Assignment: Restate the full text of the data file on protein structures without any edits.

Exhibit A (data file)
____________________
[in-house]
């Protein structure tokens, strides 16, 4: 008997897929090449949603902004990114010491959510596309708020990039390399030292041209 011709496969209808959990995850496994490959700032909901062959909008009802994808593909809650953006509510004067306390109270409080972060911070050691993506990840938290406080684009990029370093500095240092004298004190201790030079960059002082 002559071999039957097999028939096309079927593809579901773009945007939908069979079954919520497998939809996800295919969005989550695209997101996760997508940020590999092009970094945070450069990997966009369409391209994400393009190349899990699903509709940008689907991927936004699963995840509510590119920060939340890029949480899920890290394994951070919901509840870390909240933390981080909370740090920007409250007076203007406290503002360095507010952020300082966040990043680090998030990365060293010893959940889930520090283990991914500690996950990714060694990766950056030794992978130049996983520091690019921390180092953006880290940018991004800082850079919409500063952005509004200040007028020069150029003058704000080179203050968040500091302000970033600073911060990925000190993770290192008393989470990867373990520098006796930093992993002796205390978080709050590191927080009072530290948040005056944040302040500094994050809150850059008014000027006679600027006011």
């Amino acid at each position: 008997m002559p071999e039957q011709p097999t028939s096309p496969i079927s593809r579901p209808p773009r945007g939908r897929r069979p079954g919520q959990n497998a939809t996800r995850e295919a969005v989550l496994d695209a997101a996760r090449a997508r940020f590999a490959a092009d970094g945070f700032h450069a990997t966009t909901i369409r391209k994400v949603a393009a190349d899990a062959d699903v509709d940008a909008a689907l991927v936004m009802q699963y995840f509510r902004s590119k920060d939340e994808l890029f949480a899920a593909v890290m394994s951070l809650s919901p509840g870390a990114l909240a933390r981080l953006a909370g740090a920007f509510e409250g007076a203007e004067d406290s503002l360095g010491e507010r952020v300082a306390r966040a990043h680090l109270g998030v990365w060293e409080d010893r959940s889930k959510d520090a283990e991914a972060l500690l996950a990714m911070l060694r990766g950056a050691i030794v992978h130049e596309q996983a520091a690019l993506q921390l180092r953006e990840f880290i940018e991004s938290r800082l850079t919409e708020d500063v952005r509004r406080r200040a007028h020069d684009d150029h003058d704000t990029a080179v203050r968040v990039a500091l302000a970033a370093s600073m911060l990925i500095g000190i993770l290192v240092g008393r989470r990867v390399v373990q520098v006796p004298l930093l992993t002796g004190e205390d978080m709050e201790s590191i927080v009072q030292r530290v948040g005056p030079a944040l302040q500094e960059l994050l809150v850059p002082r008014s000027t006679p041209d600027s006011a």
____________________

[in-house]
């Protein structure tokens, strides 16, 4: 008997897929090449949603902004990114010491959510596309708020990039390399030292041209 011709496969209808959990995850496994490959700032909901062959909008009802994808593909809650953006509510004067306390109270409080972060911070050691993506990840938290406080684009990029370093500095240092004298004190201790030079960059002082 002559071999039957097999028939096309079927593809579901773009945007939908069979079954919520497998939809996800295919969005989550695209997101996760997508940020590999092009970094945070450069990997966009369409391209994400393009190349899990699903509709940008689907991927936004699963995840509510590119920060939340890029949480899920890290394994951070919901509840870390909240933390981080909370740090920007409250007076203007406290503002360095507010952020300082966040990043680090998030990365060293010893959940889930520090283990991914500690996950990714060694990766950056030794992978130049996983520091690019921390180092953006880290940018991004800082850079919409500063952005509004200040007028020069150029003058704000080179203050968040500091302000970033600073911060990925000190993770290192008393989470990867373990520098006796930093992993002796205390978080709050590191927080009072530290948040005056944040302040500094994050809150850059008014000027006679600027006011």
């Amino acid at each position: 008997m002559p071999e039957q011709p097999t028939s096309p496969i079927s593809r579901p209808p773009r945007g939908r897929r069979p079954g919520q959990n497998a939809t996800r995850e295919a969005v989550l496994d695209a997101a996760r090449a997508r940020f590999a490959a092009d970094g945070f700032h450069a990997t966009t909901i369409r391209k994400v949603a393009a190349d899990a062959d699903v509709d940008a909008a689907l991927v936004m009802q699963y995840f509510r902004s590119k920060d939340e994808l890029f949480a899920a593909v890290m394994s951070l809650s919901p509840g870390a990114l909240a933390r981080l953006a909370g740090a920007f509510e409250g007076a203007e004067d406290s503002l360095g010491e507010r952020v300082a306390r966040a990043h680090l109270g998030v990365w060293e409080d010893r959940s889930k959510d520090a283990e991914a972060l500690l996950a990714m911070l060694r990766g950056a050691i030794v992978h130049e596309q996983a520091a690019l993506q921390l180092r953006e990840f880290i940018e991004s938290r800082l850079t919409e708020d500063v952005r509004r406080r200040a007028h020069d684009d150029h003058d704000t990029a080179v203050r968040v990039a500091l302000a970033a370093s600073m911060l990925i500095g000190i993770l290192v240092g008393r989470r990867v390399v373990q520098v006796p004298l930093l992993t002796g004190e205390d978080m709050e201790s590191i927080v009072q030292r530290v948040g005056p030079a944040l302040q500094e960059l994050l809150v850059p002082r008014s000027t006679p041209d600027s006011a």